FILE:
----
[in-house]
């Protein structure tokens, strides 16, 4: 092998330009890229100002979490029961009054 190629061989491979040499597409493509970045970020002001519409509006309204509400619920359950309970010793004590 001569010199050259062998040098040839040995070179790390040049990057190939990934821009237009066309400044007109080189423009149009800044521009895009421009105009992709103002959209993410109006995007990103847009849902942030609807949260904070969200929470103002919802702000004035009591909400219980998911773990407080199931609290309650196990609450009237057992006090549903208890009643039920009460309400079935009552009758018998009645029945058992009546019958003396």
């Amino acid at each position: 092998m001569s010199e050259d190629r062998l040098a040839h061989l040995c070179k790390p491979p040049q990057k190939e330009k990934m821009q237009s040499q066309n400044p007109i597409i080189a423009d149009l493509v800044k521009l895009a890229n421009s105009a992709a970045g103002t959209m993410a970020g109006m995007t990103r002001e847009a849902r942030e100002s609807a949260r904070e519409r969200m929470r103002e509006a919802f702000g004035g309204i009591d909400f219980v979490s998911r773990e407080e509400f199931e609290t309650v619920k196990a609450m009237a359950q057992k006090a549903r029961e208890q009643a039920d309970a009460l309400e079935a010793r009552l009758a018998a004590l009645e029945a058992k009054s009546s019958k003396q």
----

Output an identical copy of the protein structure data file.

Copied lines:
[in-house]
């Protein structure tokens, strides 16, 4: 092998330009890229100002979490029961009054 190629061989491979040499597409493509970045970020002001519409509006309204509400619920359950309970010793004590 001569010199050259062998040098040839040995070179790390040049990057190939990934821009237009066309400044007109080189423009149009800044521009895009421009105009992709103002959209993410109006995007990103847009849902942030609807949260904070969200929470103002919802702000004035009591909400219980998911773990407080199931609290309650196990609450009237057992006090549903208890009643039920009460309400079935009552009758018998009645029945058992009546019958003396």
């Amino acid at each position: 092998m001569s010199e050259d190629r062998l040098a040839h061989l040995c070179k790390p491979p040049q990057k190939e330009k990934m821009q237009s040499q066309n400044p007109i597409i080189a423009d149009l493509v800044k521009l895009a890229n421009s105009a992709a970045g103002t959209m993410a970020g109006m995007t990103r002001e847009a849902r942030e100002s609807a949260r904070e519409r969200m929470r103002e509006a919802f702000g004035g309204i009591d909400f219980v979490s998911r773990e407080e509400f199931e609290t309650v619920k196990a609450m009237a359950q057992k006090a549903r029961e208890q009643a039920d309970a009460l309400e079935a010793r009552l009758a018998a004590l009645e029945a058992k009054s009546s019958k003396q």